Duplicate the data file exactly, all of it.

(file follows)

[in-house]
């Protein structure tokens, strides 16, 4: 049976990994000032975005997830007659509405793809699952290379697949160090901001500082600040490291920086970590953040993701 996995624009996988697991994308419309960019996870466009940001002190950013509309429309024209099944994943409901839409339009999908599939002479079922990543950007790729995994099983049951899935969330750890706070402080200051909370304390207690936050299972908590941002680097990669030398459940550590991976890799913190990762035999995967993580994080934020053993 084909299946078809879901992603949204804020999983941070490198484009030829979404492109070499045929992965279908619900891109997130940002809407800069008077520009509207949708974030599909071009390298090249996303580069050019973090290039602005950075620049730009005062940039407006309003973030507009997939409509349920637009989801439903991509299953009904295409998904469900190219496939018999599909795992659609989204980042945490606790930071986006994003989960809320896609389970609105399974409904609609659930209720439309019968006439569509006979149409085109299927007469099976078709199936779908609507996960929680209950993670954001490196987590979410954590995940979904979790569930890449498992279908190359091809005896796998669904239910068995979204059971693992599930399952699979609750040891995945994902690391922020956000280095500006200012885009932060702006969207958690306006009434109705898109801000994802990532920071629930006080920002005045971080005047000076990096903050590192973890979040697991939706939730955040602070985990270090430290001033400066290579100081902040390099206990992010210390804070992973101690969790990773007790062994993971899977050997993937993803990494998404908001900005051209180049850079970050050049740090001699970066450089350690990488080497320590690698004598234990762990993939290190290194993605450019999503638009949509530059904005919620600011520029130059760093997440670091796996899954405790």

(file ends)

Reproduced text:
[in-house]
């Protein structure tokens, strides 16, 4: 049976990994000032975005997830007659509405793809699952290379697949160090901001500082600040490291920086970590953040993701 996995624009996988697991994308419309960019996870466009940001002190950013509309429309024209099944994943409901839409339009999908599939002479079922990543950007790729995994099983049951899935969330750890706070402080200051909370304390207690936050299972908590941002680097990669030398459940550590991976890799913190990762035999995967993580994080934020053993 084909299946078809879901992603949204804020999983941070490198484009030829979404492109070499045929992965279908619900891109997130940002809407800069008077520009509207949708974030599909071009390298090249996303580069050019973090290039602005950075620049730009005062940039407006309003973030507009997939409509349920637009989801439903991509299953009904295409998904469900190219496939018999599909795992659609989204980042945490606790930071986006994003989960809320896609389970609105399974409904609609659930209720439309019968006439569509006979149409085109299927007469099976078709199936779908609507996960929680209950993670954001490196987590979410954590995940979904979790569930890449498992279908190359091809005896796998669904239910068995979204059971693992599930399952699979609750040891995945994902690391922020956000280095500006200012885009932060702006969207958690306006009434109705898109801000994802990532920071629930006080920002005045971080005047000076990096903050590192973890979040697991939706939730955040602070985990270090430290001033400066290579100081902040390099206990992010210390804070992973101690969790990773007790062994993971899977050997993937993803990494998404908001900005051209180049850079970050050049740090001699970066450089350690990488080497320590690698004598234990762990993939290190290194993605450019999503638009949509530059904005919620600011520029130059760093997440670091796996899954405790």